Orientation and density control of proteins on solid matters by outer membrane coating: Analytical and diagnostic applications

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Abstract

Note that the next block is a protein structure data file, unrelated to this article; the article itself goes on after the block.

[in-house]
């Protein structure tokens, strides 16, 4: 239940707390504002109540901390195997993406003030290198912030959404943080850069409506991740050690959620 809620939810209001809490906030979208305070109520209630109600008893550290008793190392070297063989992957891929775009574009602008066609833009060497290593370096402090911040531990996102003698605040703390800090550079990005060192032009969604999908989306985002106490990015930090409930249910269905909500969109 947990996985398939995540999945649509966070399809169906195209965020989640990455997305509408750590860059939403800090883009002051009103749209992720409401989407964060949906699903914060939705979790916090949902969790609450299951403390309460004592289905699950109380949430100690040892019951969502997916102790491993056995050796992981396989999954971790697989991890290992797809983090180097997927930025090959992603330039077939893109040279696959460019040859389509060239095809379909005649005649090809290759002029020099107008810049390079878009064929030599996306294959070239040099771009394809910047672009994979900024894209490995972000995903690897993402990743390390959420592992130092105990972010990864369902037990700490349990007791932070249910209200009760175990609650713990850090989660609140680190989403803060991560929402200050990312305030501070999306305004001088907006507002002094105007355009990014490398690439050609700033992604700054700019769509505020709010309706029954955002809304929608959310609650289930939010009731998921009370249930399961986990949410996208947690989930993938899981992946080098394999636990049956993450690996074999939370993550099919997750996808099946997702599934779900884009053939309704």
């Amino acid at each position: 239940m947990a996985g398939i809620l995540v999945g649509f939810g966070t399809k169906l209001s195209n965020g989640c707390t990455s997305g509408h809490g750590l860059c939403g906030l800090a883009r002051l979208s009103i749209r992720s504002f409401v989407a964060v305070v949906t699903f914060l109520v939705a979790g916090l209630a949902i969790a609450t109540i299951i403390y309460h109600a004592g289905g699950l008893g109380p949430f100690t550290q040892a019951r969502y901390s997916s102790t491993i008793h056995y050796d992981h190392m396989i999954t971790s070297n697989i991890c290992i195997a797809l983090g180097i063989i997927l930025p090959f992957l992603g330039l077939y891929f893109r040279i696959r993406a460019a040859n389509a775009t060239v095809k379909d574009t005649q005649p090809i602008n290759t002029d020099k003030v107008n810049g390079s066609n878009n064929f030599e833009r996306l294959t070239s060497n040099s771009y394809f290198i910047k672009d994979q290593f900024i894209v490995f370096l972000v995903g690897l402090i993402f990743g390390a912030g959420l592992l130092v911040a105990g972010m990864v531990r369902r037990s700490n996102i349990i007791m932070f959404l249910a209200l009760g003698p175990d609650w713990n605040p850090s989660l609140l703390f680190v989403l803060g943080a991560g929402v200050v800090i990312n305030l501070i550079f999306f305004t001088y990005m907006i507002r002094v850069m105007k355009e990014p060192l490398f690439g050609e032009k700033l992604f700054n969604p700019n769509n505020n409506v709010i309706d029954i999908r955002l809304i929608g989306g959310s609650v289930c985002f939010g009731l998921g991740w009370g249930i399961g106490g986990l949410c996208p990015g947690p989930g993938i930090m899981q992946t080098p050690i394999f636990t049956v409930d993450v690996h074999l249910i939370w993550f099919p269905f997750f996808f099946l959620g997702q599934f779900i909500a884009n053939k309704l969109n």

Autodisplay is an expression system for the display of recombinant proteins on the outer membrane (OM) of gram negative bacteria and has been developed for translocation studies, whole cell biocatalysis, bioremediation, inhibitor screening, and enzyme refolding. Recently, affinity proteins such as IgG-binding Z-domains and biotin-binding streptavidin have been autodisplayed on the OM of Escherichia coli for analytical and biomedical applications. The secretion mechanism of the autodisplay system was used and orientation and density control of these affinity proteins were determined. Affinity protein-autodisplaying E. coli cells have been used to coat solid supports in immunoassays. For this purpose, the OM of autodisplayed E. coli cells was separated and isolated by the aid of detergents. The structure of the resulting OM liposomes as well as their physico-chemical parameters, were analyzed. OM liposomes were used subsequently for coating various solid matters including microplates and biosensor transducer surfaces and the formation of OM layers were monitored. OM layer formation on solid matters was shown to increase the sensitivity of immunoassays and biosensors. In this review, analytical and diagnostic applications are described in particular concerning orientation and density control of autodisplayed affinity proteins.

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